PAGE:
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Corn Yield Response to Planting Date and Relative Maturity Hybrids

Categories: PLANTING, CORN
  • Corn yields declined rapidly when planting after the last week of May.
  • Full-season corn hybrids maximized yield at all planting dates except the first week of June.
  • Later planted corn required fewer growing degree days to reach maturity making it possible to maintain similar relative maturity hybrids as with earlier planting dates.

Planted corn field
Figure 1. Corn planting date trial in Clinton, IL, 2021

Corn Planting Date Effects

bar graph of corn hybrid yields by planting date in three locations
Graph 1. Yield response from planting date in 2021 at 3 locations (averaged across RM)

The greatest opportunity for high yield potential in corn comes from planting a full-season relative maturity (RM) hybrid early.1 Later planting dates generally decrease yield potential, increase kernel moisture and speed up corn plants’ vegetative development. Increased grain moisture from delayed planting also often results in reduced test weight. Test weight is a volumetric measurement that can be influenced by the size, shape and density of kernels. Stress from disease and insect damage, in addition to an early frost, can lower test weights by prematurely ending the grain fill period.2

Agronomy in Action Trials

line graph comparing hybrid corn grain yields in different planting dates
Graph 2. Comparison of different RM hybrids at 4 planting dates in 2021

Golden Harvest® Agronomy in Action research trials studying corn planting date were established at 3 separate locations in IL, IA and NE in 2021 (Figure 1). 2 hybrids were selected within early (100-103 RM), mid (108 RM), and late (115-116 RM) groups to better understand hybrid response to planting dates. The first group of hybrids were planted in the last half of April as soil conditions allowed, and the subsequent 3 planting dates were performed at 2-week intervals thereafter. Each of the 4 planting dates were replicated 4 times in a split-plot design, where hybrids were grouped by maturity at each site. Flowering and black layer dates were recorded for each plot and trials were harvested with a research combine to assess yield, moisture and test weight. Plots from all planting dates were harvested when the earliest maturing hybrid in the first planting date reached 15.5% moisture.

Ways Corn Hybrids Adjust to Planting Date

Comparative bar graph showing influence of planting date on days in vegetative and reproductive stages in corn hybrids
Graph 3. Planting date influence on days in vegetative and reproductive stages

June planting dates were seeded roughly 51 days after April planting dates, yet these hybrids reached maturity within 26 days of the April planting dates, indicating fewer growing degree units (GDUs) were needed to reach black layer with late-planted corn. The ability of corn plants to reduce the total number of days needed to reach maturity was achieved by shortening the total amount of time normally spent growing vegetatively by 20-25 days as compared to April planting dates (Graph 3). However, reproductive growth stages increased slightly in days with each delay in planting date, although fuller season hybrids always maintained a longer reproductive period than shorter hybrids at all planting dates. Full-season hybrids utilize the extended grain fill time to translocate sugars, which are converted into starch in developing kernels, typically resulting in additional yield potential. Planting full-season hybrids early also usually allows plants to flower in advance of heat or drought stress and reach physiological maturity earlier in the fall. Reaching physiological maturity earlier in the fall creates more opportunity to utilize warmer August temperatures to reduce grain drying costs and increase overall profitability. Uncertainty of harvest weather conditions and overall grain handling capacity can be reasons to select hybrids with a variety of RMs to spread out workload and ease drying costs in later planted corn.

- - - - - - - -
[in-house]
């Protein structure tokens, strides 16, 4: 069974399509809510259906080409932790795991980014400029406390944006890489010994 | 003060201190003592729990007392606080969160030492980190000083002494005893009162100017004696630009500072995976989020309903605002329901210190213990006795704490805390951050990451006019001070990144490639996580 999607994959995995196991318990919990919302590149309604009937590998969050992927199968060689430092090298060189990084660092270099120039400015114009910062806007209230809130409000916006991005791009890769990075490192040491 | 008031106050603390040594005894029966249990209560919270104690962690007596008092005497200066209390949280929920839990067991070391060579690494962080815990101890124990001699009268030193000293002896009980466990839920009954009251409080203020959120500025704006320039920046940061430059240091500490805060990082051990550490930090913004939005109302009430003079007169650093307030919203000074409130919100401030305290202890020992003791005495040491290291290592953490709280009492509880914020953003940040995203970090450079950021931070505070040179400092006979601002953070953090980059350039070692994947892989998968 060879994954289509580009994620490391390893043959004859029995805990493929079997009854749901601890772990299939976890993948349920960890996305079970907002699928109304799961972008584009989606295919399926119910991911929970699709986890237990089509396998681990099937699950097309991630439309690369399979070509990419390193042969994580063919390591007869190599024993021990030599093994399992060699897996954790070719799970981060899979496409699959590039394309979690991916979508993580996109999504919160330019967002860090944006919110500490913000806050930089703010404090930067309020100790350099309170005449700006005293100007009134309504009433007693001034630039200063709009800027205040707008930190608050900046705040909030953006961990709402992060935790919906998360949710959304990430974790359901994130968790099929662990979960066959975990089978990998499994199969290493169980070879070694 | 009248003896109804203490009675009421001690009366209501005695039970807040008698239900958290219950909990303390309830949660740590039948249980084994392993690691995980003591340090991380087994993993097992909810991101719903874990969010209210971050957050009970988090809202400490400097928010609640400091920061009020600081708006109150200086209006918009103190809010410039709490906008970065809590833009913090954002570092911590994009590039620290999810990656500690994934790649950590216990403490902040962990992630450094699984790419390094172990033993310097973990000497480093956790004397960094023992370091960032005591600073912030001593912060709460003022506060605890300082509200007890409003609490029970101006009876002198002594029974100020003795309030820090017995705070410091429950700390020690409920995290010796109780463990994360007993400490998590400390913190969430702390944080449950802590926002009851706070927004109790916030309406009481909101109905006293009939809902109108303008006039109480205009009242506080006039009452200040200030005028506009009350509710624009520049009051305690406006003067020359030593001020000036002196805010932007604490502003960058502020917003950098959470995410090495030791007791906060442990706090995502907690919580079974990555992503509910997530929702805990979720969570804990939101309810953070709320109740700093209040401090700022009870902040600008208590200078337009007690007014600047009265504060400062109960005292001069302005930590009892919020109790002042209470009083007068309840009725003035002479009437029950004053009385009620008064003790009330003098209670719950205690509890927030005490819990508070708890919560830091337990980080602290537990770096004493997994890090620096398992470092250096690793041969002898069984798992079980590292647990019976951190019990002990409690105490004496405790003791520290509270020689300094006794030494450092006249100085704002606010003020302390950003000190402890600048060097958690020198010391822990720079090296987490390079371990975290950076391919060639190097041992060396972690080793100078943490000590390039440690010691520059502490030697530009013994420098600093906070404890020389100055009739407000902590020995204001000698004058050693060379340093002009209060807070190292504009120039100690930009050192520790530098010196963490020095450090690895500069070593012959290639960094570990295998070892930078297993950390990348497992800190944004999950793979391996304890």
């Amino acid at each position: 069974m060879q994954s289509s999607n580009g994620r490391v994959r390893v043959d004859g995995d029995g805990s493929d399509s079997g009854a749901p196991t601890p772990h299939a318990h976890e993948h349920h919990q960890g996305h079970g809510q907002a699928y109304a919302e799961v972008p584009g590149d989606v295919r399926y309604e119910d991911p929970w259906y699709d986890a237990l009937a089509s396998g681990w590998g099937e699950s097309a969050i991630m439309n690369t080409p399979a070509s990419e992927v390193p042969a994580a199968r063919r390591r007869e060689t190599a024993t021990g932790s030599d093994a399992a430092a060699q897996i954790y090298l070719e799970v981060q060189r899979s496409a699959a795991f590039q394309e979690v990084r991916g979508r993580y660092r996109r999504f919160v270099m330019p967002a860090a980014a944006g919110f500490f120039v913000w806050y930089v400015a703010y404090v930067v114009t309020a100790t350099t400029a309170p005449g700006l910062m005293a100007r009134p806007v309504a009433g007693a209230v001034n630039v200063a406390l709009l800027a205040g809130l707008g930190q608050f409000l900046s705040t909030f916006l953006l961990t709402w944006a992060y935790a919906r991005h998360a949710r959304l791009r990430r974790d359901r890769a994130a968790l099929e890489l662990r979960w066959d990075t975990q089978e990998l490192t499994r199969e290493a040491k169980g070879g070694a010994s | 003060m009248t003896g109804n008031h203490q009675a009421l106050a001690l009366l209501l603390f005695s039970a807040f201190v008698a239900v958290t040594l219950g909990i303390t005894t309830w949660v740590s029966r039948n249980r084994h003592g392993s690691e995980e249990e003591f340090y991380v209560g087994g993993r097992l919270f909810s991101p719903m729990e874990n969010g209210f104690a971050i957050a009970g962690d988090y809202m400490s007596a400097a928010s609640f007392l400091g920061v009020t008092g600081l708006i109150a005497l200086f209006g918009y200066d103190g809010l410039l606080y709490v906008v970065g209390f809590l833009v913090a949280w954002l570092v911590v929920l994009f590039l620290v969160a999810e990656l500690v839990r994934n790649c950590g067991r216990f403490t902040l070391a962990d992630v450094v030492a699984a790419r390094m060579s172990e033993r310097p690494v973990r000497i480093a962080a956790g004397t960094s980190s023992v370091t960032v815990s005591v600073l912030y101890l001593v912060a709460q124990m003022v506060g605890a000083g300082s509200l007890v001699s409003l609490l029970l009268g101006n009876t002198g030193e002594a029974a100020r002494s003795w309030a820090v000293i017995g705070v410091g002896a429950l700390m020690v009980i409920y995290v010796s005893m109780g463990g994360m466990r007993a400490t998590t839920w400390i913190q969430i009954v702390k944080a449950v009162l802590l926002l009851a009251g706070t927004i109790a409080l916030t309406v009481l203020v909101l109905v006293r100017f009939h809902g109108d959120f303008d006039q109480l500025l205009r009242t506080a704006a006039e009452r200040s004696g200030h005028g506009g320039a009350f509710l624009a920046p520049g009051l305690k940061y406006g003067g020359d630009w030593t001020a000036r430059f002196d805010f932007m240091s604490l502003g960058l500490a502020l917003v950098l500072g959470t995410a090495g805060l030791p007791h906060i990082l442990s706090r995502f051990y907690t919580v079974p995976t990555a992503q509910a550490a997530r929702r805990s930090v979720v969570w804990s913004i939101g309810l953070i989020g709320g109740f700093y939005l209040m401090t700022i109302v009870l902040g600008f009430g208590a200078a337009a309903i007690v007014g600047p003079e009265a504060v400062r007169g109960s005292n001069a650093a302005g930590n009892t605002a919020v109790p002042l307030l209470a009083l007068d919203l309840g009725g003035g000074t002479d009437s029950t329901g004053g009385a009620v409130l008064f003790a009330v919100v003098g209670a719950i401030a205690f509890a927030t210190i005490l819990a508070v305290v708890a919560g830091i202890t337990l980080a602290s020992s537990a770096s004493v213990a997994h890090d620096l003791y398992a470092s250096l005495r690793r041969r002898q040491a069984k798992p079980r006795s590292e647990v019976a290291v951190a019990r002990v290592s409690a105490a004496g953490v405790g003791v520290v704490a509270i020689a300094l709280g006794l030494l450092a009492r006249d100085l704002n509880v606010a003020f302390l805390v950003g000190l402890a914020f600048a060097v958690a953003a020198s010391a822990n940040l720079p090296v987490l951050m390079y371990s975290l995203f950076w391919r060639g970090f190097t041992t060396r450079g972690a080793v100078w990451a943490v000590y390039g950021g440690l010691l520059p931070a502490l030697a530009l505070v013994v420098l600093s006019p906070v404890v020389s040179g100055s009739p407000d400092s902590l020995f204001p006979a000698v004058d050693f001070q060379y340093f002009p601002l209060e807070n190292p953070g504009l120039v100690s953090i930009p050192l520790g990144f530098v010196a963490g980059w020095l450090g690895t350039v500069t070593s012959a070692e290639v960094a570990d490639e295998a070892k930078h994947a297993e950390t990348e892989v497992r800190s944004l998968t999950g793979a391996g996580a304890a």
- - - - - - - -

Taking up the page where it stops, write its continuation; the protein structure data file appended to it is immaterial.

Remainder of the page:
In general, as planting date was delayed, harvest grain moisture increased across all hybrids. Grain test weight declined steadily as planting date was delayed. Earlier planted corn had more time for starch development in the kernel, leading to an overall increase in test weight.

Regardless of planting date, choosing a high yielding hybrid that is adapted to a given environment is the first step in maximizing yield potential. Fuller season hybrids should be utilized as much as possible prior to the last week of May to help extend the grain fill period and maximize yield potential. Relative maturity selection strategies should attempt to plant the fullest season hybrids for the area while also considering factors such as harvest and grain drying capacity. Areas with higher fall frost risk may need to transition quicker to earlier RM hybrids, although reducing 5-6 RM earlier than a normal full-season hybrid is usually sufficient.


Lauer, J., P. Carter, T. Wood, G. Diezel, D. Wiersma, R. Rand, and M. Mlynarek. 1999. Corn hybrid response to planting date in the Northern Corn Belt. Agronomy Journal. 91(5): 834-839.
2Rankin, M. 2009. Understanding corn test weight. University of Wisconsin Extension.

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